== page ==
Tarantulas Spin Silk From Their Feet, Study Finds

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"It's not a surprise in a way that there are actually some [modern spiders] that still, if you wish, spin with their feet," he said. "It's nice they've shown it."

Like geckos, spiders rely on weak molecular attractions called van der Waals forces generated by tiny hairs on their legs to attach to vertical surfaces, Gorb says.

(Related news: "Will 'Gecko Tape' Let Humans Climb Walls?" [June 2003].)

In addition, spiders have small claws that enhance adhesion to rough surfaces.

Tarantulas use these mechanisms but likely add the silken tethers for better traction.

Gorb and colleagues discovered the tarantulas' silk-spinning abilities by examining glass plates scattered vertically in a tarantula terrarium.

When studied under powerful microscopes, the plates revealed silken remnants where the spiders had walked.

Gorb says that the silk is likely secreted as a fluid that quickly solidifies, so that as the spider steps, the silk comes out as a thread. These threads tether the spider to the surface.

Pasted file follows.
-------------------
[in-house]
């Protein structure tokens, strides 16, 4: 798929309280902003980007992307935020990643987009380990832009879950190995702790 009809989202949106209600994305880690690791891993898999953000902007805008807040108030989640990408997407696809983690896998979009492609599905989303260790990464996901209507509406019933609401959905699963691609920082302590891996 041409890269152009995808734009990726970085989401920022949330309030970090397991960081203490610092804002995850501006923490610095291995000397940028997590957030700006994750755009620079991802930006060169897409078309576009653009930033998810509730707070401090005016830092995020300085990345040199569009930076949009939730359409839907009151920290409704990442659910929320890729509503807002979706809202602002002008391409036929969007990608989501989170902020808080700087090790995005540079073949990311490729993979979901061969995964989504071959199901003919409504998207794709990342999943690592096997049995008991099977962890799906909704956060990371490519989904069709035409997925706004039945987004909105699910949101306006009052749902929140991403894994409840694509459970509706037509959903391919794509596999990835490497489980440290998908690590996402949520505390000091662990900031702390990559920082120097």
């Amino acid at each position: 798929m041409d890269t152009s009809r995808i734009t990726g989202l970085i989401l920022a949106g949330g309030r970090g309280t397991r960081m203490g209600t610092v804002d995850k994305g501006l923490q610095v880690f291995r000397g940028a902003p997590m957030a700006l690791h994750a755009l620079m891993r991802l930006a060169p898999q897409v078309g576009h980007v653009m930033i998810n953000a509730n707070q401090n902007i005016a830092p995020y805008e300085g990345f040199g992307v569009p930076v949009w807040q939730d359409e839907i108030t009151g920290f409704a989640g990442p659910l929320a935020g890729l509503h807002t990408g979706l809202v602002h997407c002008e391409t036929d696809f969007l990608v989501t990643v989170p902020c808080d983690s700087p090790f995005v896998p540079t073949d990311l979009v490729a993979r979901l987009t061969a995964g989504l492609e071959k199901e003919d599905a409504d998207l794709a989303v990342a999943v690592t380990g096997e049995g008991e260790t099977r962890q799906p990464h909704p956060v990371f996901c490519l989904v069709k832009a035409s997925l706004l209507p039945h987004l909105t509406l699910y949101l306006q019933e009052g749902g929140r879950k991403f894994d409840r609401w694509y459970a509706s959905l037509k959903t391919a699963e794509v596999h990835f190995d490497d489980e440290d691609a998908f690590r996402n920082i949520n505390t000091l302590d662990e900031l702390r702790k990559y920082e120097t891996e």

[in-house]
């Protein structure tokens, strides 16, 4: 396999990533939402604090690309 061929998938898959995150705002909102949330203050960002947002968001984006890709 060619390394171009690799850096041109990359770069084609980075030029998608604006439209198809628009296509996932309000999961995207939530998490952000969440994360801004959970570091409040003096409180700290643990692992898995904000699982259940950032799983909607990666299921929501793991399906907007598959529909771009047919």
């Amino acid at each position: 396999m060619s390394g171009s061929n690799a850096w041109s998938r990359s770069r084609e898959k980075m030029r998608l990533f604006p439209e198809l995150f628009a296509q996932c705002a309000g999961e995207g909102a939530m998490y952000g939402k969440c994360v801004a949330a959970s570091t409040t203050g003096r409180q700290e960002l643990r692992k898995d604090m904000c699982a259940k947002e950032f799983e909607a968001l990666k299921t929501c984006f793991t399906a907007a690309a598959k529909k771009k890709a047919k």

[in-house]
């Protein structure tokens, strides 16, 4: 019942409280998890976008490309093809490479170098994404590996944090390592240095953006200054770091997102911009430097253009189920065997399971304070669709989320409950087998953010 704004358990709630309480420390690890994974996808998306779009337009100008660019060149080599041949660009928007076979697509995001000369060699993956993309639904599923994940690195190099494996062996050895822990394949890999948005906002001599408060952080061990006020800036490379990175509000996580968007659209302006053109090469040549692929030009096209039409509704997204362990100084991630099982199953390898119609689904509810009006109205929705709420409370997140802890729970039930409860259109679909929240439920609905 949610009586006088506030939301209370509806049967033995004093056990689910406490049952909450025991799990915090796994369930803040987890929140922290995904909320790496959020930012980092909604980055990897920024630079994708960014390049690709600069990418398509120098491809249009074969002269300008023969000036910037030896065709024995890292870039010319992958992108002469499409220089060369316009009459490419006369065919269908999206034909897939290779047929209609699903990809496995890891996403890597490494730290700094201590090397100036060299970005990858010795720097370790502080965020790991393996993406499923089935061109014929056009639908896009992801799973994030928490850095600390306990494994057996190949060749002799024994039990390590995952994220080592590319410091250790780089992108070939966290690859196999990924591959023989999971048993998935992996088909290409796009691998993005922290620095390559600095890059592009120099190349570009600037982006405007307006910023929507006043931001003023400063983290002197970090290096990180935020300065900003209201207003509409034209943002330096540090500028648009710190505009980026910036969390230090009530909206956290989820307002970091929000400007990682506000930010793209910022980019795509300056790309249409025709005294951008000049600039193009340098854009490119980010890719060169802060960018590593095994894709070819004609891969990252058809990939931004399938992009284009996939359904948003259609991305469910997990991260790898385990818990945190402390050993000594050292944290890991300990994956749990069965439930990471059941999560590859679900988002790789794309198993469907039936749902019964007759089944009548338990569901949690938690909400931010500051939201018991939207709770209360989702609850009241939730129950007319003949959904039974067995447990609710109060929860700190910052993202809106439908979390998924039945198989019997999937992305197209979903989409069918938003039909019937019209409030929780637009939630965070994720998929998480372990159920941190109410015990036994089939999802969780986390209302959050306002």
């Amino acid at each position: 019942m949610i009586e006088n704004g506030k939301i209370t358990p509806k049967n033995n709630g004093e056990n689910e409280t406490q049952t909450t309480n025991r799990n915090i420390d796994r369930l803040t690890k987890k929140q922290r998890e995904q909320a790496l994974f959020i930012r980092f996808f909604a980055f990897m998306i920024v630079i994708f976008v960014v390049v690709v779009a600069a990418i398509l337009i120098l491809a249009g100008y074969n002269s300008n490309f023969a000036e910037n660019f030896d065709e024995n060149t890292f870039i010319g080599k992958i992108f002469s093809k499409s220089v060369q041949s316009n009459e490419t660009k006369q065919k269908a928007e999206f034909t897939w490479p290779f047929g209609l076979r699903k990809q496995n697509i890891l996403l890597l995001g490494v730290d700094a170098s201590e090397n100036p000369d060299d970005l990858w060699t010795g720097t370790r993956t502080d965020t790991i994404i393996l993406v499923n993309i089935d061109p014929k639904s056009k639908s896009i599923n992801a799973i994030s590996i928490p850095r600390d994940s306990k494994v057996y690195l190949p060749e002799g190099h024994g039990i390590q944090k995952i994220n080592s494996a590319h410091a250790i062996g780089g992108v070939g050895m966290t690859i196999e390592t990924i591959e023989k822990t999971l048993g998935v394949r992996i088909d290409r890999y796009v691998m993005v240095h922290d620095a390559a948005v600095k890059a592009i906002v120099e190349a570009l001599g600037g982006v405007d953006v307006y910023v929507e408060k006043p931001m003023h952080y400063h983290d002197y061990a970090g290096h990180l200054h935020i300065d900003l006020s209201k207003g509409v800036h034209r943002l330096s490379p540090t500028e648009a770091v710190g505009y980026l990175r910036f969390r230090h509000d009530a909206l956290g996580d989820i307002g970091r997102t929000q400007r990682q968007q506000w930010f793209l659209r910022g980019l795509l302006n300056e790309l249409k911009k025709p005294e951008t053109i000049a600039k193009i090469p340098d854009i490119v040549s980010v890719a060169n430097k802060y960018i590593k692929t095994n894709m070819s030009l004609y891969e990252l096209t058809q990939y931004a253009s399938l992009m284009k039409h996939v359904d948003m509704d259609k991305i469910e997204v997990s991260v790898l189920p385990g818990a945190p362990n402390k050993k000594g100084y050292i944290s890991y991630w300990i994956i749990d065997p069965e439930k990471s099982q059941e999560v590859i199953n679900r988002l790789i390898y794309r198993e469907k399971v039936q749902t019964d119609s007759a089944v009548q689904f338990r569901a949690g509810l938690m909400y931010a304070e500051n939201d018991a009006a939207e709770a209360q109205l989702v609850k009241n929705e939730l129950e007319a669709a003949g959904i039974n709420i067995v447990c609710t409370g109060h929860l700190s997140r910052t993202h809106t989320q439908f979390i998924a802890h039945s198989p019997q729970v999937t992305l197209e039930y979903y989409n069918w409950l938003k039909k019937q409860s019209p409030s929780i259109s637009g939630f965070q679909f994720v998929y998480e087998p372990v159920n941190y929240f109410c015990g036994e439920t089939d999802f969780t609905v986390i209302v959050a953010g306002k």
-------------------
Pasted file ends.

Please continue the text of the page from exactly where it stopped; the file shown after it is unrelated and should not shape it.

As the spider steps, the threads break in sequence "like peeling off Scotch tape from a surface," Gorb added.

Oxford's Vollrath said the finding is an example of where "the power of modern technologies are showing us how wonderful these creatures are, how clever in solving tricky problems."

Gorb and his colleagues have yet to discover the mechanism that allows the spider to control silk generation, though one must exist, they say.

Nor do they know if the spider always uses its sticky backup when the creature moves.

"You can imagine if it's running over the surface, this mechanism will probably not be possible to use, because the silk needs some time to solidify," Gorb said.

Heavy Steps

Gorb and colleagues studied several other spider species and so far have found tarantulas to be the only species that use silken secretions from their feet.

If the common ancestor of spiders had spinnerets in its feet, as many scientists hypothesize, then the feature apparently carried over only in the tarantulas.

One explanation may be the relative weight of tarantulas when compared to other spiders, Gorb says.

Tarantulas weigh on average 0.18 to 0.25 ounce (5 to 7 grams). The next largest spiders are only about 0.07 ounce (2 grams).

Vollrath says that the zebra tarantulas may need the foot spinnerets to navigate their native rain forest habitat in Costa Rica, which can include large, slippery leaves.

"Protein is not cheap," he said, referring to the fact that spider silk is made of proteins.

"Even if you use very little, it still costs energy, and energy is the animals' money … So why put it in the feet unless you really need it?"

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